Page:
February 20, 2019 at 8:07 am #2369
I am in a slightly peculiar situation. I vest RSUs every month, on the 15th, which is on a sell-to-cover schedule, so that part of the vested stock is sold for tax purposes and the money is withheld. Now, this monthly selling to cover for taxes almost always generated losses in 2018, and these losses were reported on my 1099-B (from Charles Schwab). There was, however, no wash sale adjustments reported on that form for any of the losses. I have a few questions regarding this scenario:
1. Do these losses lead to wash-sales, because I always vest another round of shares within 30 days?
2. The shares sometimes don’t get sold on the day they vest. For example, my July 15 shares were sold on July 16 (from my account transaction history page). However, my 1099-B always notes down the 15th of the month as the date the shares were acquired and sold/disposed, for all the months. Which date do I take into account when determining wash sale windows? Is it the date reported on the 1099-B (July 15 – in which case a new batch of stocks vesting on Aug 15 won’t lead to a wash sale) or is it the date the stocks were actually sold (July 16 – in which case it would)?
ThanksFebruary 20, 2019 at 5:30 pm #2378
The wash sale rule applies when stock is acquired “by purchase or by an exchange on which the entire amount of gain or loss was recognized by law.” Your stock is acquired as compensation rather than by purchase, so the wash sale rule doesn’t apply.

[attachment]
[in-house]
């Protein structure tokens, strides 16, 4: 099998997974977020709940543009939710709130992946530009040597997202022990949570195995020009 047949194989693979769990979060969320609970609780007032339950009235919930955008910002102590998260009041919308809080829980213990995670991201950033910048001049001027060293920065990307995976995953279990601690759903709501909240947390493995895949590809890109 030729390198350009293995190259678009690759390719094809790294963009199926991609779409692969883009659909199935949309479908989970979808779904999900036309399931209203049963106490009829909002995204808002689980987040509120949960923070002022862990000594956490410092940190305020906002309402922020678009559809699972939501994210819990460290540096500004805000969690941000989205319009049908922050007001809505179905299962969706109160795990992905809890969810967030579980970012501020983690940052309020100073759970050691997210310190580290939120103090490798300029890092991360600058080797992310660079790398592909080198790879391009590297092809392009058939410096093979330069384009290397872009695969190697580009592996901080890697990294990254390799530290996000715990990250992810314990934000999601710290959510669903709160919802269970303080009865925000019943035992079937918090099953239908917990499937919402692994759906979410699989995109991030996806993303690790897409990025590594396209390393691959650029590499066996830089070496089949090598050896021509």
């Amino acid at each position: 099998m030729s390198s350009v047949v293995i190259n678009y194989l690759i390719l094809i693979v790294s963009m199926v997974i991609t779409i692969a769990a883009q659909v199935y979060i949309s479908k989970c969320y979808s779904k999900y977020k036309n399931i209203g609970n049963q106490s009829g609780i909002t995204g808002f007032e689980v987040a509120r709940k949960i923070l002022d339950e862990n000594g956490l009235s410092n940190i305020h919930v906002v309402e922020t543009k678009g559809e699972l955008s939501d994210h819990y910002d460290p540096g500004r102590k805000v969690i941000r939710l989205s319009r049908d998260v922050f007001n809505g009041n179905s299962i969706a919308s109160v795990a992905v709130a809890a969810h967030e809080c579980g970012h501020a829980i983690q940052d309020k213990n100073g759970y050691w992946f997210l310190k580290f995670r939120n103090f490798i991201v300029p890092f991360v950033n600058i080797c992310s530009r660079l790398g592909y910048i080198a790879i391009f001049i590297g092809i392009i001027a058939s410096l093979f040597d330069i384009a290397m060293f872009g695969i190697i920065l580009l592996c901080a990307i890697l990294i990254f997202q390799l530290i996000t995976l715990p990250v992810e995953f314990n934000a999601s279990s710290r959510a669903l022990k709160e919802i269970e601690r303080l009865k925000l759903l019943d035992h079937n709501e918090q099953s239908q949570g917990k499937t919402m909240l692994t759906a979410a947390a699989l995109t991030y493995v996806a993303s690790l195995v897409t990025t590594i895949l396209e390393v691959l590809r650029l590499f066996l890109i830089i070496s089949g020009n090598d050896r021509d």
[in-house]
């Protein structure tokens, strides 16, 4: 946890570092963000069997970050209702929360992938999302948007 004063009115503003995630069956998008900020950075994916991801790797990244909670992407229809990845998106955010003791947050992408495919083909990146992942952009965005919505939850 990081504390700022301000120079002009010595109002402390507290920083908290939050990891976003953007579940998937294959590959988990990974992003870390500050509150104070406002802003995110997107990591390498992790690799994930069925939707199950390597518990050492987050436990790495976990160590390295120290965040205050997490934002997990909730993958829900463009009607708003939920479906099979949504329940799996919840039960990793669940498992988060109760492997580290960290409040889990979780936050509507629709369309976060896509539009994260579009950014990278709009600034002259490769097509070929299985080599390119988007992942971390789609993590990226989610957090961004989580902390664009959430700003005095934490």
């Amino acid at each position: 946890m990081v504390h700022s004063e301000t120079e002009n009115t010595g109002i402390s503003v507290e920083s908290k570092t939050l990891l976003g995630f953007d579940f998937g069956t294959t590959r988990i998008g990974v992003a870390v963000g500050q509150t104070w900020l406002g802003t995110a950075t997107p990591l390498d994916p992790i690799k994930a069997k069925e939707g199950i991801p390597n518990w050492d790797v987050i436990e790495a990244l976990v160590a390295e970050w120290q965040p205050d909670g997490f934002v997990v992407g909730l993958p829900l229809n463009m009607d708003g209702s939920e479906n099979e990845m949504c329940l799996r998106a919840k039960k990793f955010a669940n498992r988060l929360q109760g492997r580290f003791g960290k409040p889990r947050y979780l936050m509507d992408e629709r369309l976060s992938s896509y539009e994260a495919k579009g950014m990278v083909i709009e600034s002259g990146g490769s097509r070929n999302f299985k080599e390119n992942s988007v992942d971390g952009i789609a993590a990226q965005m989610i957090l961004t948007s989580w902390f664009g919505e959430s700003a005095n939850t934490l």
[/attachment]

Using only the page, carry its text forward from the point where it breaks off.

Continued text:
I should note that there’s an old ruling in which the IRS says they think the wash sale rule does apply in this situation. That ruling is merely an opinion that you are free to ignore, and this is a case where it clearly should be ignored. It is contrary to the plain language of the statute and to the best of my knowledge has never been applied to anyone.February 21, 2019 at 2:25 am #2381
Thank you so much for the clarification. I have a follow-up question which relates to the second example provided by IRS here: https://taxmap.irs.gov/taxmap/pubs/p550-026.htm#TXMP212cbd13 (reproduced below)
You are an employee of a corporation with an incentive pay plan. Under this plan, you are given 10 shares of the corporation’s stock as a bonus award. You include the fair market value of the stock in your gross income as additional pay. You later sell these shares at a loss. If you receive another bonus award of substantially identical stock within 30 days of the sale, you cannot deduct your loss on the sale.
Does this bonus not count as ‘compensation’ because it’s a one-time award? Or is it a wash sale because you personally sold the shares instead of them getting automatically sold for taxes?
Also, does this mean if I sold shares with a loss outside the automatic sell-to-cover schedule, it would be a wash sale, e.g. I vested 70 stocks on June 15, sold 50 of them at a loss on June 30 and vested the next batch on July 15?
Thanks a lot!February 21, 2019 at 4:09 am #2382
This language in Pub 550 is based on the old ruling I mentioned. I’m not sure whether this is a case where the language remains in the pub because someone at the IRS still believes the ruling makes sense, or is it there because no one has thought about the issue in the time since it was inserted many years ago. All I can say is that in my opinion the ruling, and the example you quote from the pub (which is based on the ruling), are contrary to the clear language of the law and can be ignored.February 21, 2019 at 5:02 am #2383
Understood. Thanks!February 21, 2019 at 6:51 am #2384sselmParticipant
Does the same logic apply to shares acquired as compensation through an ESPP plan?February 21, 2019 at 9:58 am #2385
Shares acquired through an ESPP plan include an element of compensation, but they are acquired through purchase, so they trigger the wash sale rule if the purchase occurs within 30 days before or after a sale at a loss.
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